What evidence is there of this?
Nothing decisive one way or another, of course.
This just seems like a better mechanical way to think about it. Same way we decided to think of LLMs as about "simulators", I guess.
Isn't physics a counterexample to this?
No? Physics is a dumb simulation just hitting "next step", which has no idea about the higher-level abstract patterns that emerge from its simple rules. It's wasteful, it's not operating under resource constraints to predict its next step most efficiently, it's not trying to predict a specific scenario, etc.
The shoggoth is not a simulacrum, it's the process by which simulacra are chosen and implemented. It's the thing that "decides", when prompted with some text, that what it "wants" to do is to figure out what simulated situation/character that text corresponds to, and which then figures out what will happen in the simulation next, and what it should output to represent what has happened next.
I suspect that, when people hear "a simulation", they imagine a literal step-by-temporal-step low-level simulation of some process, analogous to running a physics engine forward. You have e. g. the Theory of Everything baked into it, you have some initial conditions, and that's it. The physics engine is "dumb", it has no idea about higher-level abstract objects it's simulating, it's just predicting the next step of subatomic interactions and all the complexity you're witnessing is just emergent.
I think it's an error. It's been recently pointed out with regards to acausal trade — that actually, the detailed simulations people often imagine for one-off acausal deals are ridiculously expensive, and abstract, broad-strokes inference is much cheaper. Such "inference" would also be a simulation in some sense, in that it involves reasoning about the relevant actors and processes and modeling them across time. But it's much more efficient, and, more importantly, it's not dumb. It's guided by a generally intelligent process, which is actively optimizing its model for accuracy, jumping across abstraction layers to improve it. It's not just a brute algorithm hitting "next step".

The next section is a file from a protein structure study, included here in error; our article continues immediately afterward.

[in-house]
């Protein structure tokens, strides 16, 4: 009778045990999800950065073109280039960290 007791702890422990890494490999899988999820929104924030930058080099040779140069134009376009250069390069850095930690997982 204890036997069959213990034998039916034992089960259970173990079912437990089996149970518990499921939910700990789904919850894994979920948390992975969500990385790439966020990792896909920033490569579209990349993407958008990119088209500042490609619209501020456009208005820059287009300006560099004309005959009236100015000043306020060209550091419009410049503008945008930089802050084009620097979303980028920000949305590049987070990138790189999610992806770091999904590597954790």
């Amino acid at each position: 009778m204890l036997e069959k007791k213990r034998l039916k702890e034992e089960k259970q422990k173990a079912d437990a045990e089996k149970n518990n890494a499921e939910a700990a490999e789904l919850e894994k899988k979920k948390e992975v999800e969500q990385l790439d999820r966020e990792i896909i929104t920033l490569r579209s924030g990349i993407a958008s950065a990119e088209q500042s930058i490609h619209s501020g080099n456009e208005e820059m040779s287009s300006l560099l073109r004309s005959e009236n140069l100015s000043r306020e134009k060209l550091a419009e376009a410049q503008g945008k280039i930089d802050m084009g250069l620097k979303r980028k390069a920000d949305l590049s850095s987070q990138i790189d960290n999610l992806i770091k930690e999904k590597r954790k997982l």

Same with LLMs. They're "simulators", in the sense that they're modeling a situation and all the relevant actors and factors in it. But they're not dumb physics-engine-style simulations, they're highly sophisticated reasoners that make active choices with regards to what aspects they should simulate in more or less detail, where can they get away with higher-level logic only, etc.
That process is reasoning over whole distributions of possible simulacra, pruning and transforming them in a calculated manner. It's necessarily more complicated/capable than them.
That thing is the shoggoth. It's fundamentally a different type of thing than any given simulacrum. It doesn't have a direct interface to you, you're not going to "talk" to it (as the follow-up tweet points out).
So far, LLMs are not AGI, and the shoggoth is not generally intelligent. It's not going to do anything weird, it'd just stick to reasoning over simulacra distributions. But if LLMs or some other Simulator-type model hits AGI, the shoggoth would necessarily hit AGI as well (since it'd need to be at least as smart as the smartest simulacrum it can model), and then whatever heuristics it has would be re-interpreted as goals/values. We'd thus get a misaligned AGI, and by the way it's implemented, it would be in the direct position to "puppet" any simulacrum it role-plays.
Generative world-models are not especially safe; they're as much an inner alignment risk as any other model.
Yeah, but the random babbling isn't solving the problem here, it's used as random seeds to improve your own thought-generator's ability to explore. Like, consider cognition as motion through the mental landscape. Once a motion is made in some direction, human minds' negative creativity means that they're biased towards continuing to move in the same direction. There's a very narrow "cone" of possible directions in which we can proceed from a given point, we can't stop and do a turn in an arbitrary direction. LLMs' babble, in this case, is meant to increase the width of that cone by adding entropy to our "cognitive aim", let us make sharper turns.